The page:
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Renault 19 (1988 - 1996)

Last updated 28 April 2013

 
3
Diesels are frugal, the 16-valve petrol models are free-revving, available for banger money
Too old to consider these days, and not considered a classic yet, most are likely to cost more to repair than they're actually worth

Introduction

The Renault 19 was the replacement for the underperforming R9/11, and like the 21, was neatly - if unimaginatively - styled by Ital Design. It was originally powered by Renault's new E-type (or Energy) 1.4-litre and F-type 1.7-litre power units - both of which were a considerable leap forward in terms of efficiency over their predecessors. However, the classic C-type Cléon 1.2- and 1.4-litre engines that had powered generations of Renaults remained in the entry-level models - a good move given how reliable they were.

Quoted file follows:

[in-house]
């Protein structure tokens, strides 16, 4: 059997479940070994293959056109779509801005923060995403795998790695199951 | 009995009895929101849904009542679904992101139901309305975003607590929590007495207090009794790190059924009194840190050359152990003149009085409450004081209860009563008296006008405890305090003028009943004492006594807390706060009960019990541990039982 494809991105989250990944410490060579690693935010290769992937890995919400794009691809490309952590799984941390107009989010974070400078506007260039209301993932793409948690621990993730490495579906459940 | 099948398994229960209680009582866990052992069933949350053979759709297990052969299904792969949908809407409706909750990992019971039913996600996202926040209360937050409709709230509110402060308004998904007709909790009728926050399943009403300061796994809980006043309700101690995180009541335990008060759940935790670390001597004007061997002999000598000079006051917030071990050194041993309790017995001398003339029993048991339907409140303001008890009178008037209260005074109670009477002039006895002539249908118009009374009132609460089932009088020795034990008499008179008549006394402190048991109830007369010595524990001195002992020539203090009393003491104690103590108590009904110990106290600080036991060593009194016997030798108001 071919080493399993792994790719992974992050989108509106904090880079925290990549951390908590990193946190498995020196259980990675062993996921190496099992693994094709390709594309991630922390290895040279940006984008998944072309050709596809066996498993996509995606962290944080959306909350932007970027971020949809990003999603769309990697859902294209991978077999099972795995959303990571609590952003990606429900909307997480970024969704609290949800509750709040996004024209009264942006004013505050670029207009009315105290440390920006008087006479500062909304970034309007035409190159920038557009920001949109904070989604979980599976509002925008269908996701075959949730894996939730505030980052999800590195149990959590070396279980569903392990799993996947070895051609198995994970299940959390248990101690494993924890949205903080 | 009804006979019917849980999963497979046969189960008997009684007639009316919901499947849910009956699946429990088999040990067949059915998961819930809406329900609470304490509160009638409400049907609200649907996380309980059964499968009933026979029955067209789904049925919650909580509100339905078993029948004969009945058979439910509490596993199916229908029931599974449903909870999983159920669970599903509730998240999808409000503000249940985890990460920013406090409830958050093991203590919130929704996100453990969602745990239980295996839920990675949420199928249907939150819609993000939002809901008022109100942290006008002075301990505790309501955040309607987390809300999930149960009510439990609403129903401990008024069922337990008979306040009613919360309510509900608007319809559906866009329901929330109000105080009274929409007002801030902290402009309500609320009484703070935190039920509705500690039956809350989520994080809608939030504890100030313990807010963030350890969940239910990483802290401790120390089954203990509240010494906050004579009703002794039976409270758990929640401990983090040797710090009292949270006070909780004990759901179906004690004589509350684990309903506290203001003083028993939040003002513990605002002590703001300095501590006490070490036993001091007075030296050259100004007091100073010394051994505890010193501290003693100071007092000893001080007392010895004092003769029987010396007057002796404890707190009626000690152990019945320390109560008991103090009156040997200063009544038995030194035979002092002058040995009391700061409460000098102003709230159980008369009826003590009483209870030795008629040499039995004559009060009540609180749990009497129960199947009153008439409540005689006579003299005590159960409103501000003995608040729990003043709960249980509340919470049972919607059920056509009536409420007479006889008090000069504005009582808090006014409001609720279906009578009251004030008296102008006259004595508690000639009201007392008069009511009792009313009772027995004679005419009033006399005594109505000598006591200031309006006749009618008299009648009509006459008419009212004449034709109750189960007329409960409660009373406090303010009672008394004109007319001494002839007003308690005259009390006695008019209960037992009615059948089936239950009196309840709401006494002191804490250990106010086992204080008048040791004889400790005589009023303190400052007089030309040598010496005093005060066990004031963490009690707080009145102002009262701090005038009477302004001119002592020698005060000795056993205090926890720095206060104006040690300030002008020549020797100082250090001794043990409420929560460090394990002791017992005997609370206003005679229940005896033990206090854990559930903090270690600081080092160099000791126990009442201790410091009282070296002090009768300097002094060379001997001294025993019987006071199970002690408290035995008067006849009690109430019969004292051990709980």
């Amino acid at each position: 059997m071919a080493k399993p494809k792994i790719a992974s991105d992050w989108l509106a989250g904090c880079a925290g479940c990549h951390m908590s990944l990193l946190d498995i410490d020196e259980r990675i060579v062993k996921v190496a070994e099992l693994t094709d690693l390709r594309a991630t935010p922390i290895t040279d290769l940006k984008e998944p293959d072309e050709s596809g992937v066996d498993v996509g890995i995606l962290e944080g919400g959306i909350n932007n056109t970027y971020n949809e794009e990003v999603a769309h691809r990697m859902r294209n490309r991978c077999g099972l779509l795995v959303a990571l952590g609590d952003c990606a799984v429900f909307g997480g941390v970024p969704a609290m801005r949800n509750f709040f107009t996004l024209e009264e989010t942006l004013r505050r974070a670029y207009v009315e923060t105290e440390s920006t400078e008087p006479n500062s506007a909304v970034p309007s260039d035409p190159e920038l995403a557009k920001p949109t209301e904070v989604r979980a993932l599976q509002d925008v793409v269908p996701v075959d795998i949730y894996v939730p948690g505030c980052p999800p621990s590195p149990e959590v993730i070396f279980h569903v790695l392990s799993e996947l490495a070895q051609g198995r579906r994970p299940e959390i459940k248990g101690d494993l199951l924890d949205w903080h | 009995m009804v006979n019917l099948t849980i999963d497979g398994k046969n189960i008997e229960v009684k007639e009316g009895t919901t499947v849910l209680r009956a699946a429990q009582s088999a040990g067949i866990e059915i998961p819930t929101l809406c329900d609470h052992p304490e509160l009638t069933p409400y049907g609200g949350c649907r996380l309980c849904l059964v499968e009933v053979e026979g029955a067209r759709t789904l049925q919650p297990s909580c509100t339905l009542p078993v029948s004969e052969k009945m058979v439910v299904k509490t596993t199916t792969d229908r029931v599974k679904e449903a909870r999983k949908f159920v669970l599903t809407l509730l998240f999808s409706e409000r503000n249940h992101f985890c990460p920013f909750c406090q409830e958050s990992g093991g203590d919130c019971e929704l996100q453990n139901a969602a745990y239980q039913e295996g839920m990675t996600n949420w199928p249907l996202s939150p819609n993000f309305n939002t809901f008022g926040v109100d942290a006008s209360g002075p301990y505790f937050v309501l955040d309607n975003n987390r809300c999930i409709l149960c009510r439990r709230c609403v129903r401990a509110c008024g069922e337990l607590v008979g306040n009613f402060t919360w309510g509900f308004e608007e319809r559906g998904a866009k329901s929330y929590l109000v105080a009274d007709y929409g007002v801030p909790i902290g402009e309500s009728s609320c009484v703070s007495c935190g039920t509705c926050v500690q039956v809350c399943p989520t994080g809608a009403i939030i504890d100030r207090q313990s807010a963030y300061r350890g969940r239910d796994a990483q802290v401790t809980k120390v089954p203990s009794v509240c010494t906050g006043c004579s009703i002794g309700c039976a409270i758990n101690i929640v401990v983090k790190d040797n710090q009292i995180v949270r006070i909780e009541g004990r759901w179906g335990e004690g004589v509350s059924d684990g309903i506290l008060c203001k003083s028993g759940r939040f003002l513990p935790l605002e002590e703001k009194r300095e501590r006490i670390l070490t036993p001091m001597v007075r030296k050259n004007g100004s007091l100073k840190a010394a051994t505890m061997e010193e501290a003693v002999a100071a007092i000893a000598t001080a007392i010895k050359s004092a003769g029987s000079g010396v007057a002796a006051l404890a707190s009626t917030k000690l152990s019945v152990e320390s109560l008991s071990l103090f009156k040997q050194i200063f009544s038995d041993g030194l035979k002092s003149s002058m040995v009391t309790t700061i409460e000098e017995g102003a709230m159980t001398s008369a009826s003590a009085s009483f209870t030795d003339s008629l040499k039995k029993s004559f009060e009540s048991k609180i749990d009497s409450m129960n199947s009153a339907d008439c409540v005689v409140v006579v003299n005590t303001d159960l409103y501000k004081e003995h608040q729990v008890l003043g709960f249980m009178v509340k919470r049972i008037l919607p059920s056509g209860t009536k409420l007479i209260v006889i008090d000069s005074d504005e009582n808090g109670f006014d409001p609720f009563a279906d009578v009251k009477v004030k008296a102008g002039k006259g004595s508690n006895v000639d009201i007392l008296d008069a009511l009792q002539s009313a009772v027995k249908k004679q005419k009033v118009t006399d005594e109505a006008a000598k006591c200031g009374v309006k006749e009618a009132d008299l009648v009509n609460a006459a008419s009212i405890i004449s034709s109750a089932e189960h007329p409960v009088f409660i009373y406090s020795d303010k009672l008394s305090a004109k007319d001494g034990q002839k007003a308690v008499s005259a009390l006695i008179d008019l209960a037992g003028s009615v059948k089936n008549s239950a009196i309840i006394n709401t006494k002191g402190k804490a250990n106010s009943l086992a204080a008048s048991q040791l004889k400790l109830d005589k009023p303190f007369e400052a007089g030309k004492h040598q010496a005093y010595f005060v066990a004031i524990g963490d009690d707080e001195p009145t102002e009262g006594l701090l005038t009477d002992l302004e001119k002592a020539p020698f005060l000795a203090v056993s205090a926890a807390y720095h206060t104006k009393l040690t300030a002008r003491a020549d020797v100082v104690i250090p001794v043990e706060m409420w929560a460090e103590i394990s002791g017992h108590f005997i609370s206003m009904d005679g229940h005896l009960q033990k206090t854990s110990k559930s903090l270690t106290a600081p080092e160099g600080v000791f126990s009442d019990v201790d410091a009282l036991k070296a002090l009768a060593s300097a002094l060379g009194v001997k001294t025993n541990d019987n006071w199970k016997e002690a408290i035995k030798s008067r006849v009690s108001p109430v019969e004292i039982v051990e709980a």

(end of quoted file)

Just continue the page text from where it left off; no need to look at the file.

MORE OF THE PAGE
The R19 was continually developed - the 19 Chamade saloon was launched in 1990, followed by the Karmann-engineered Convertible in 1992. As expected for a Renault of this era, all were good to drive, with excellent interior room, and lower-than-average build quality. In 1992, the R19 was facelifted with a new front- and rear-end, and the old Cléon engines were gradually phased out. New 1.8-litre engines topped the range, and they were powerful and economical.

Popular when new, but soon became secondhand bargains - and have yet to pick up any classic status, aside from the 16V and convertible models.

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